Sterritt ** Agent J needs Agent K to help him combat Serleena, a Victoria's Secret model who's really an insidious alien; but K has lost all memory of his top-secret career, and the high-tech gizmo they need to retrieve it is in the hands of a guy who's weird even by MIB standards. That's just the starting point of this moderately amusing sequel, which is best when it relies on dead-pan acting by the stars, worst when it drags in summer-movie stupidities like an incessantly talking dog.

Staff ** Nutty, obvious jokes, OK sequel.

Sex/Nudity: 7 instances, mostly innuendo. Violence: 11 scenes, including attempted rape. Profanity: 17 mild expressions. Drugs: At least 3 scenes with drinking and smoking.

Pépé le Moko (Not rated)

Director: Julien Duvivier. With Jean Gabin, Mireille Balin, Marcel Dalio, Gabriel Gabrio. (90 min.)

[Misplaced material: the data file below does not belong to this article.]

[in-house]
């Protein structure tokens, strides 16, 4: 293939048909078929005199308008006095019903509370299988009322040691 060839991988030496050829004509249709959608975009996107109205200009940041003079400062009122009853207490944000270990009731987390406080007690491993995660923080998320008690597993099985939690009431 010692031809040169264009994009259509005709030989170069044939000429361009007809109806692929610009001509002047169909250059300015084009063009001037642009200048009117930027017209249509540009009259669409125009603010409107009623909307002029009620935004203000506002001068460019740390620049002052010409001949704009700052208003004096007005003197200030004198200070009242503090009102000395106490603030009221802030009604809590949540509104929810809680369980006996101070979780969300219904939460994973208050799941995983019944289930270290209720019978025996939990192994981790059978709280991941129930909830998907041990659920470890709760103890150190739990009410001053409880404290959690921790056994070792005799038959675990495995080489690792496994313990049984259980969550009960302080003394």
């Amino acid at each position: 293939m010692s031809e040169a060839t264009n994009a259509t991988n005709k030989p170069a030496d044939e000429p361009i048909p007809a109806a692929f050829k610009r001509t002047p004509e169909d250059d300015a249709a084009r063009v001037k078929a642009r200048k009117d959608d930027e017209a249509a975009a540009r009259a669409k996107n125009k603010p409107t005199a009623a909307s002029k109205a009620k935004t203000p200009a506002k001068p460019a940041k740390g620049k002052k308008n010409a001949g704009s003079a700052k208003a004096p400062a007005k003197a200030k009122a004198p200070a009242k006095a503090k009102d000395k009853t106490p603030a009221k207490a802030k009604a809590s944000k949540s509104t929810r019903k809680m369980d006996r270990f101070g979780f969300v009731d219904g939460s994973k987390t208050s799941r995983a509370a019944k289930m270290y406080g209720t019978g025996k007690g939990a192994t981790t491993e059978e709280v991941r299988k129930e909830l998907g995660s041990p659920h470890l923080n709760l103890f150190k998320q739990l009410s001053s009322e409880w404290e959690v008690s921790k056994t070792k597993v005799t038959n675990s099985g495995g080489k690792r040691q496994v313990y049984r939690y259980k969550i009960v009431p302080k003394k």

Sterritt **** Pépé is a gifted French criminal who's moved his operation to the Casbah, where he lords it over friends and foes until a slinky French temptress leads him into a romantic muddle that proves his downfall. Made in 1937, this masterpiece of poetic realism features one of Gabin's most renowned performances, a smart subtext about French colonialism, and enough exotic atmosphere to keep your head in the clouds. In French with English subtitles.

Read My Lips (Not rated)

Director: Jacques Audiard. With Emmanuelle Devos, Vincent Cassel, Olivier Gourmet. (115 min.)

Sterritt ** A young woman with a hearing disorder strikes up an uneasy friendship with a recently released convict who takes a low-level job at the office where she works and then starts slipping back toward crime. The first half is a well-acted psychological drama, but the second half is standard thriller fare. In French with English subtitles.